We have talked about Google’s recent decision to ignore word order when discerning if they should trigger Exact Match for relevant searches. This is an exciting change because it does widen the range of relevant keywords that would trigger Exact Match if marketers have a clear understanding of what keywords would most likely draw in web traffic. This could be accomplished by identifying performance trends in Google AdWords, Google Analytics, trial and error (as we’ve mentioned previously), and also the use or 3rd party tools such as LXRMarketplace’s Keyword Combinator Tool and Keyword Rank Checker. However, within just two months, these changes have created slight decreases in conversions compared with other co-variants, so it’s important to consider how to develop strategies around these results, especially since they can signal a much greater shift in PPC in the next coming months.
So, we’ve mentioned before the recent changes to Exact Match and how the Google will be ignoring word order and function words when deciding whether to trigger Exact Match for relevant queries. While it may broaden the range of relevant keywords for businesses who generally have a wider scope of keyword combinations pertinent to their goods and services, it could potentially affect those businesses that have a much narrower range of keywords that could trigger PPC ads; generally speaking, those are the businesses that are probably succeeding with Exact Match type.
And not surprisingly, the results from Merke’s Q2 presented by Andy Taylor at “Mad Scientists of Paid Search” last week showed that while traffic share for non-brand traffic did not affect ‘Exact Match’ when compared with ‘Exact Match close variants, conversions did decrease by approximately 3-5% when measuring the overall impact of all close-variants on Exact Match conversions. Really this is almost expected when you consider the much greater range of keywords that are now pertinent to marketers’ products than ever before.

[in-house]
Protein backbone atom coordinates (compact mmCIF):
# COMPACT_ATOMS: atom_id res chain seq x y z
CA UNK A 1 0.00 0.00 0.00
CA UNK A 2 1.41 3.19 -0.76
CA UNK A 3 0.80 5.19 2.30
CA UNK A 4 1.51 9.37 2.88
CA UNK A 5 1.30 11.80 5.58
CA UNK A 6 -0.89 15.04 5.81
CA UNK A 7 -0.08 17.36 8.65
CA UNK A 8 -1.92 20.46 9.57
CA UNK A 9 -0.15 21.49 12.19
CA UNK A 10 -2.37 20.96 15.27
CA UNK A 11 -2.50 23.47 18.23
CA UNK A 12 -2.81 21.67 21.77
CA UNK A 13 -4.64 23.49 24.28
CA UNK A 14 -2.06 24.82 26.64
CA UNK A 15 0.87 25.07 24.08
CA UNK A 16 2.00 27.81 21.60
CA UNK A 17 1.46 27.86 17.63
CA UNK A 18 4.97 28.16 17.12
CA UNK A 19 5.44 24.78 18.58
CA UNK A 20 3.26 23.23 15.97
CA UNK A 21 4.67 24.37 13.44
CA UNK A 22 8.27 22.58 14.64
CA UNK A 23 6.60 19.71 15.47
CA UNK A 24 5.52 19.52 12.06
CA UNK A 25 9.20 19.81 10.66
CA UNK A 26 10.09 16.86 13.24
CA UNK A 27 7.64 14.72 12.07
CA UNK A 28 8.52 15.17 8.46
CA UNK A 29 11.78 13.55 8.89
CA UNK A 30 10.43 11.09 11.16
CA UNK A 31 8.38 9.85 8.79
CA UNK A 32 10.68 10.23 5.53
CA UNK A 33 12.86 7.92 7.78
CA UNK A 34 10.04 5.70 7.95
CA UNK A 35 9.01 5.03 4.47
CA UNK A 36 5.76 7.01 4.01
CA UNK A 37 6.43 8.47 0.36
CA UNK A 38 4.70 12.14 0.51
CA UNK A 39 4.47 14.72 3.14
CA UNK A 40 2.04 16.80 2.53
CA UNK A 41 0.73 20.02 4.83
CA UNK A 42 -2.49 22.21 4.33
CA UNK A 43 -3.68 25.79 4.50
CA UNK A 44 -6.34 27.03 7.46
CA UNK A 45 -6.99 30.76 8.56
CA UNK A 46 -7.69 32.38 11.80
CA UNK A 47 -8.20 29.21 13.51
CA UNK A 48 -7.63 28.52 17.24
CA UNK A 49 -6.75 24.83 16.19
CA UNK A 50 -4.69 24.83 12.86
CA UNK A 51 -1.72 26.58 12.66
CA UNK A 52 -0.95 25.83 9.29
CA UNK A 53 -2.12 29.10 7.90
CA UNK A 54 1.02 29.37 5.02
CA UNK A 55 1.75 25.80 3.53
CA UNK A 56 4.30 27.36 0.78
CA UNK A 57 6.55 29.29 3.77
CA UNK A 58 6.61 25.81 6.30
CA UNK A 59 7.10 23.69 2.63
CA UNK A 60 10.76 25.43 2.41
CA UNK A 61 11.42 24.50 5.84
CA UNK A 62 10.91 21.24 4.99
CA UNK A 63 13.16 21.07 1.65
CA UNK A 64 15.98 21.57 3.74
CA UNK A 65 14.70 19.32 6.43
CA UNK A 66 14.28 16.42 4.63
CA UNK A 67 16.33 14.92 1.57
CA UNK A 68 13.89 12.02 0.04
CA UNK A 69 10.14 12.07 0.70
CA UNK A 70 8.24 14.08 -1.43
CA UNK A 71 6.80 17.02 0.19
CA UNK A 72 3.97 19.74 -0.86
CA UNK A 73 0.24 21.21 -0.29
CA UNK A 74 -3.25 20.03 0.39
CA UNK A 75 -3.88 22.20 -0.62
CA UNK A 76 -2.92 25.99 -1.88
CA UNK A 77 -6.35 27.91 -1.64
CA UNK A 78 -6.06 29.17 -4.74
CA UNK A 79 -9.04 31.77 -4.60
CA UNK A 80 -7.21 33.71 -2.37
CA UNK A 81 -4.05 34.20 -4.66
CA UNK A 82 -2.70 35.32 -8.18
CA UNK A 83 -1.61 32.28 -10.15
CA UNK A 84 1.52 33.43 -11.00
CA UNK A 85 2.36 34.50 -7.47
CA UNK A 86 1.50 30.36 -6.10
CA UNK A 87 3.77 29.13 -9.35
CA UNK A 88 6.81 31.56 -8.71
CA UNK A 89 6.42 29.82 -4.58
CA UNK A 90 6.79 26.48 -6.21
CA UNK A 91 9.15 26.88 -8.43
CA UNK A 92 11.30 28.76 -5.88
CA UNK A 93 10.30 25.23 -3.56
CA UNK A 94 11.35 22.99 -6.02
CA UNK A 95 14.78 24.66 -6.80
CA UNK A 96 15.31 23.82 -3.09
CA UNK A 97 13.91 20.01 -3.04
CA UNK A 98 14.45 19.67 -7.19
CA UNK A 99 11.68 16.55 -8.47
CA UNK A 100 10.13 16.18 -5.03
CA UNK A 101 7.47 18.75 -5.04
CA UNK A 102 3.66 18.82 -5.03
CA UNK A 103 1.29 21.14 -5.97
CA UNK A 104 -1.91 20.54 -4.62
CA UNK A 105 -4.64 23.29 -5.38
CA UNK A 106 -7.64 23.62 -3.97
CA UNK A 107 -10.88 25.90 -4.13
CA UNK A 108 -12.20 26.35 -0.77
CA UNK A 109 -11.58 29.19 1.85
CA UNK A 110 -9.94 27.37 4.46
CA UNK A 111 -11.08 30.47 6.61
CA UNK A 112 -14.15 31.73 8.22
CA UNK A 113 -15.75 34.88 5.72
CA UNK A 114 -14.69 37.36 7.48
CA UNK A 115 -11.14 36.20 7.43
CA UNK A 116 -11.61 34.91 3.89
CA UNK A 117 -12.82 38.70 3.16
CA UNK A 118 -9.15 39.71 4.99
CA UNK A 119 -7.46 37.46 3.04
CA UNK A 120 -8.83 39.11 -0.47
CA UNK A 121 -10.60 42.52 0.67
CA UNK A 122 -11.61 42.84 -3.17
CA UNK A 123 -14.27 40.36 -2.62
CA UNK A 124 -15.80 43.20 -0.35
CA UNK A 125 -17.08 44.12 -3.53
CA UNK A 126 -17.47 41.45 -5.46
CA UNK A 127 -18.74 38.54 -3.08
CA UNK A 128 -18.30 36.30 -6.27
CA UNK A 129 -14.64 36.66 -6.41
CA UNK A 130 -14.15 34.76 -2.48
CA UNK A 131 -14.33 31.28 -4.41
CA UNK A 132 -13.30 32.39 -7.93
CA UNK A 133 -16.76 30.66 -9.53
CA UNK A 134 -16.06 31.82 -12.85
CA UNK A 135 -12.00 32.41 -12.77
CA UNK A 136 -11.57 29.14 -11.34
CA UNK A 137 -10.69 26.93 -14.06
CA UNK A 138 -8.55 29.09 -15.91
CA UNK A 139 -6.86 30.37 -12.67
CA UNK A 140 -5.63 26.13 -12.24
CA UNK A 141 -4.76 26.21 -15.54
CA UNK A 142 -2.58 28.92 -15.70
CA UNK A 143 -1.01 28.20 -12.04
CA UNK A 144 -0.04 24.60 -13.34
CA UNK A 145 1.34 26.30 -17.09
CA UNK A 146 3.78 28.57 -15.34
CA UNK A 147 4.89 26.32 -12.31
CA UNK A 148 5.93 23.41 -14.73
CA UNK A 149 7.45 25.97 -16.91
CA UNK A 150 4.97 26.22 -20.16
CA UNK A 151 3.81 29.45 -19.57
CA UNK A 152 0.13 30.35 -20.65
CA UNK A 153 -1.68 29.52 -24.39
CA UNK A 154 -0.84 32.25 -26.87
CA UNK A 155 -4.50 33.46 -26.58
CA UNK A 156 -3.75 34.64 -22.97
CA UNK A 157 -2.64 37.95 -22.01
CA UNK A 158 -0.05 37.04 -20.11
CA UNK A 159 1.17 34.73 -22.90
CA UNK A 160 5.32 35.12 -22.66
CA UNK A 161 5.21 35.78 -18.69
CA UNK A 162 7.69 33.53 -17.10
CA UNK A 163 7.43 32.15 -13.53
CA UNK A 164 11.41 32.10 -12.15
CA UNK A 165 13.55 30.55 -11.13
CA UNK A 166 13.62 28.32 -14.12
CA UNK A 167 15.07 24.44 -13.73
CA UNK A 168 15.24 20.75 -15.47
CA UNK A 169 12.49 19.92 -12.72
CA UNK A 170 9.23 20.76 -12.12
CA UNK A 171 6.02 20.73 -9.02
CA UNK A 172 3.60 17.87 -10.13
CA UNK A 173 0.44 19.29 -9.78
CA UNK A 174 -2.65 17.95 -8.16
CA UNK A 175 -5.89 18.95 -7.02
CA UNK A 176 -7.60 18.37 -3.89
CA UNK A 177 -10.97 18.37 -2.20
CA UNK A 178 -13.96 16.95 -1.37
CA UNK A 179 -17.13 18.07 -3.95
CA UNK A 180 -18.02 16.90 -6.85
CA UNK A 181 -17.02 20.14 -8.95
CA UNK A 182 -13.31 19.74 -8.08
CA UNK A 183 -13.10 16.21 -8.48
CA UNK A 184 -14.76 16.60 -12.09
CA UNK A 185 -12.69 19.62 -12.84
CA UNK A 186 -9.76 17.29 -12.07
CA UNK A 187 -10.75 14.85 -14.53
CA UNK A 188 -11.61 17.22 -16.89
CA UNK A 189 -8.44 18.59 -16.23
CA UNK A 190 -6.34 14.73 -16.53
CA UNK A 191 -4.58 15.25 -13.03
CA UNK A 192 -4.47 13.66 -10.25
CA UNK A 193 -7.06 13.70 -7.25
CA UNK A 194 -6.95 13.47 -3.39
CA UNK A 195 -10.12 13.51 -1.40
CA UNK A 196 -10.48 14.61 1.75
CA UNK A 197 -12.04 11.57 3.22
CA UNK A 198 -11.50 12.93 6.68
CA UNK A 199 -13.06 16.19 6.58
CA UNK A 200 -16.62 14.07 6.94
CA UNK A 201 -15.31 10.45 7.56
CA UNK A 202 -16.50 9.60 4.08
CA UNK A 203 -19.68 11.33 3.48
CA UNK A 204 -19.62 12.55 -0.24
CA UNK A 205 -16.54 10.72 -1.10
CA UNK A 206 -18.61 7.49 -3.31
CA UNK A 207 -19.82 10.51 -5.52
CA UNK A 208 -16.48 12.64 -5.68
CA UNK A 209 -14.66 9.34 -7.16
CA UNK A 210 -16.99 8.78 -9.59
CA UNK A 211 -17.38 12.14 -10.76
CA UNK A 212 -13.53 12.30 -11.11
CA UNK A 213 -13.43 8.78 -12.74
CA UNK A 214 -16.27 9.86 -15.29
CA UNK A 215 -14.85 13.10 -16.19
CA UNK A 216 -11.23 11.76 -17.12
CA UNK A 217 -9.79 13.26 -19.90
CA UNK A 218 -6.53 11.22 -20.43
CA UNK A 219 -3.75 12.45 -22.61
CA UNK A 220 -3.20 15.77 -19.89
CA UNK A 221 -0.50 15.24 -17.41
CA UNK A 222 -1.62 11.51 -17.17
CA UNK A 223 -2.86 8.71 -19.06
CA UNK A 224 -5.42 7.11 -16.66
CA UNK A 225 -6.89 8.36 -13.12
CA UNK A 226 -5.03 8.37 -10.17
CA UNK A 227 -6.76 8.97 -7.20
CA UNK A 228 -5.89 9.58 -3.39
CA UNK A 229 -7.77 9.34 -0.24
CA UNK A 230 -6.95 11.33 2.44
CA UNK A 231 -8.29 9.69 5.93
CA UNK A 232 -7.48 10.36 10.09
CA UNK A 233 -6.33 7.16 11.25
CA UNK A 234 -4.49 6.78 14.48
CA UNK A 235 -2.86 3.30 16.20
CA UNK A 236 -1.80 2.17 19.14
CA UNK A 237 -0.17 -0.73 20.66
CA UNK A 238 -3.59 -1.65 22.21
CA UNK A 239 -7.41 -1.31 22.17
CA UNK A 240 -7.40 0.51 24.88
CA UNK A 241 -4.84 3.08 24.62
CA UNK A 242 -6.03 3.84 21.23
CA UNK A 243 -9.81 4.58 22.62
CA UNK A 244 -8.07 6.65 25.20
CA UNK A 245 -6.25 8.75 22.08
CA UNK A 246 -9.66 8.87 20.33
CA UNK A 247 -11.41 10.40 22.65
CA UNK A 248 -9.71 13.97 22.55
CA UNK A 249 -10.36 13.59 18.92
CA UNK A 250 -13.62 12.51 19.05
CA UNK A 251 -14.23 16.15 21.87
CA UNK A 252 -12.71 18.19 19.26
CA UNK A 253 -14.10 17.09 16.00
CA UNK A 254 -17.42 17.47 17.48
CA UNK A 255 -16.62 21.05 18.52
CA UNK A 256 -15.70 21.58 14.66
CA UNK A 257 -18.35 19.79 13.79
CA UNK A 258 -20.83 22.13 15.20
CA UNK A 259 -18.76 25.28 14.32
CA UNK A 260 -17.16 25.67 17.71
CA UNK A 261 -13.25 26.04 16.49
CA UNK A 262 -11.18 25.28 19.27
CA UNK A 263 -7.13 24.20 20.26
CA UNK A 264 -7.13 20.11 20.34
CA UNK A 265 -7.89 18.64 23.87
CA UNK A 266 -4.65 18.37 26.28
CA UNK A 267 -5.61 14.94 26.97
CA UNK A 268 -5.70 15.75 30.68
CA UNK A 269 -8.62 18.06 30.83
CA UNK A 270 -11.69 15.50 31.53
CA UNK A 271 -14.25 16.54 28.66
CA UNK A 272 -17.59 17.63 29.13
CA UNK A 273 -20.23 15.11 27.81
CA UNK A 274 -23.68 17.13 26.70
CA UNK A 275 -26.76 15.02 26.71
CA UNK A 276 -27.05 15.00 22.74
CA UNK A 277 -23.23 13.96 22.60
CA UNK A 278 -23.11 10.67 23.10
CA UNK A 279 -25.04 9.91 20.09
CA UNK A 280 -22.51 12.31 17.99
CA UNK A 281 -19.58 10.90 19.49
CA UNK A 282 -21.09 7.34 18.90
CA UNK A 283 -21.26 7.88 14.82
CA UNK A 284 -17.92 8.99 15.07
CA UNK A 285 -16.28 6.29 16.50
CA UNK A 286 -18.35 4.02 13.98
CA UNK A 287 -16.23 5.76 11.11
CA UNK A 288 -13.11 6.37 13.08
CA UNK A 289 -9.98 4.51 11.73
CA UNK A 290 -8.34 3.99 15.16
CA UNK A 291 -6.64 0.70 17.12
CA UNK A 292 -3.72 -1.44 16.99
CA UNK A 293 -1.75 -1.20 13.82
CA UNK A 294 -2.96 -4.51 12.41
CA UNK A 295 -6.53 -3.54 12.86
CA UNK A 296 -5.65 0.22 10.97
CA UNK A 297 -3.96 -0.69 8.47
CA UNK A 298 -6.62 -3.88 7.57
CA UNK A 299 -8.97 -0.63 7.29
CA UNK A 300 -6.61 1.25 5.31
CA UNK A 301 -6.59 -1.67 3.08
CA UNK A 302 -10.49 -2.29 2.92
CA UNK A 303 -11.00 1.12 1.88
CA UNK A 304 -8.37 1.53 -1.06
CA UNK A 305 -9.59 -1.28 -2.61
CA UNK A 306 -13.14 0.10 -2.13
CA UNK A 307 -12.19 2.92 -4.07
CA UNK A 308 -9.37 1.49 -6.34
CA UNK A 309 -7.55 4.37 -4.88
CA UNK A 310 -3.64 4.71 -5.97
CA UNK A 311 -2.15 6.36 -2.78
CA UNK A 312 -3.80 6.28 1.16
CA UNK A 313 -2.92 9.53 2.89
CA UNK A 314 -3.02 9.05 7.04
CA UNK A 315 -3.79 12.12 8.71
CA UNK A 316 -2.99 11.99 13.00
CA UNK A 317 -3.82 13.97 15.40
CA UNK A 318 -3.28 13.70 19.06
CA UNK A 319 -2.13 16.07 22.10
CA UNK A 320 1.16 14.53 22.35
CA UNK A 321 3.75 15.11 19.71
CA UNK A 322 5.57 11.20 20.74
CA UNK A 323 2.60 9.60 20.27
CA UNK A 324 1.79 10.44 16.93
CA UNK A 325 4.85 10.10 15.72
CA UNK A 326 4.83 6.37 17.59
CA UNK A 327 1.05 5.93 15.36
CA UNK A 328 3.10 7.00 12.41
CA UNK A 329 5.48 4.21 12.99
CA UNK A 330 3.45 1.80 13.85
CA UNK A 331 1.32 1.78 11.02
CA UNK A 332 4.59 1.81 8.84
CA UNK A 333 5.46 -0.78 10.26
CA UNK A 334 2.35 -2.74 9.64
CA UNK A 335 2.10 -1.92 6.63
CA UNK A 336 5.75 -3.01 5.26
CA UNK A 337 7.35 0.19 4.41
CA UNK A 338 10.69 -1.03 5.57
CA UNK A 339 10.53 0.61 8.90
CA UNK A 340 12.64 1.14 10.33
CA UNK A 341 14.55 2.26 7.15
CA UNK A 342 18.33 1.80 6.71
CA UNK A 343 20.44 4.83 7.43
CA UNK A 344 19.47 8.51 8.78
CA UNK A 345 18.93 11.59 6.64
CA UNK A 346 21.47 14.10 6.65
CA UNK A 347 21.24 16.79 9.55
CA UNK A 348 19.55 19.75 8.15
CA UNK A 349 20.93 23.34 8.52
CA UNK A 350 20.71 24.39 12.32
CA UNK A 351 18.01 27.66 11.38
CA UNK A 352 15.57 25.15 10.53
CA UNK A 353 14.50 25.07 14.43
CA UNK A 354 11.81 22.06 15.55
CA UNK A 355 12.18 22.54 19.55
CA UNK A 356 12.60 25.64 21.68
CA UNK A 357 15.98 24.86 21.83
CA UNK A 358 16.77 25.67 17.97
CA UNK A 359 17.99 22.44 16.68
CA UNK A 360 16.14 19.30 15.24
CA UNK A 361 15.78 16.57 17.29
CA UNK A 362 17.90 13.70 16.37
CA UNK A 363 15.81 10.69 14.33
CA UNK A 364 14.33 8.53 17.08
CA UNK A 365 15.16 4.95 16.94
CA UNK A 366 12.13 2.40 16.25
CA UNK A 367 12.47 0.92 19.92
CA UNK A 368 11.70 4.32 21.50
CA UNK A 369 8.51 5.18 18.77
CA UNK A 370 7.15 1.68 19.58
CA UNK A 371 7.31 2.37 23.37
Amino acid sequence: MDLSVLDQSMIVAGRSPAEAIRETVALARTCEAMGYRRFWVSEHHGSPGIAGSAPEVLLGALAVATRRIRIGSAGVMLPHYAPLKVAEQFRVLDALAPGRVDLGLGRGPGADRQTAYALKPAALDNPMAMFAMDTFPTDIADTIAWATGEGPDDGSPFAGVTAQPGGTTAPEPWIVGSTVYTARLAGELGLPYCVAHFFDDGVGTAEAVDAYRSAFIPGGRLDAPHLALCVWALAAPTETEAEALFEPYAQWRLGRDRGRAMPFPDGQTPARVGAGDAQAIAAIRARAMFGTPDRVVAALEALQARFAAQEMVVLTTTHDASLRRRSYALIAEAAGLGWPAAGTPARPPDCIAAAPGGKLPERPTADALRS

But what do these results mean for you?
The answer is simpler than you might expect. It really boils down to identifying how these changes will affect your business and thinking about the changes you should make as a result of those results.
Start with Google AdWords or Analytics, or any other 3rd party tools that will indicate how these changes are affecting your search results. Have the number of conversions attributed to Exact Match decreased based on your results? Have page-sessions, page-views, or even user results diminished as a result of the changes? If you are one of those businesses with a smaller range of keywords that would direct users to your website, then these changes may very well affect your results across the board, especially amidst this competitive industry.
So what can you do? For one thing, think about HOW you can improve your results. We did speak recently about how to determine which features to use to optimize your account based on the results you receive. Trial and error is the feature component of this process, but in this situation, the impact of these changes on your results alone are enough to indicate how you should maneuver in the future. If you notice that your greatest conversion results come from mobile users, you may want to use the AdWords IF Functionality, or certain ad customizers to draw in those users. But most importantly, evaluate what keywords and overall tactics your competitors are using; if certain keywords are not exactly pertinent to your products and services, at least knowing about what keywords your competitors are using will give you the upper-hand in knowing how to compete with your rivals. It’s not too complicated of a process; it really just takes a keen understanding of what is going on industry-wise, and discerning how to change your strategies around those changes. I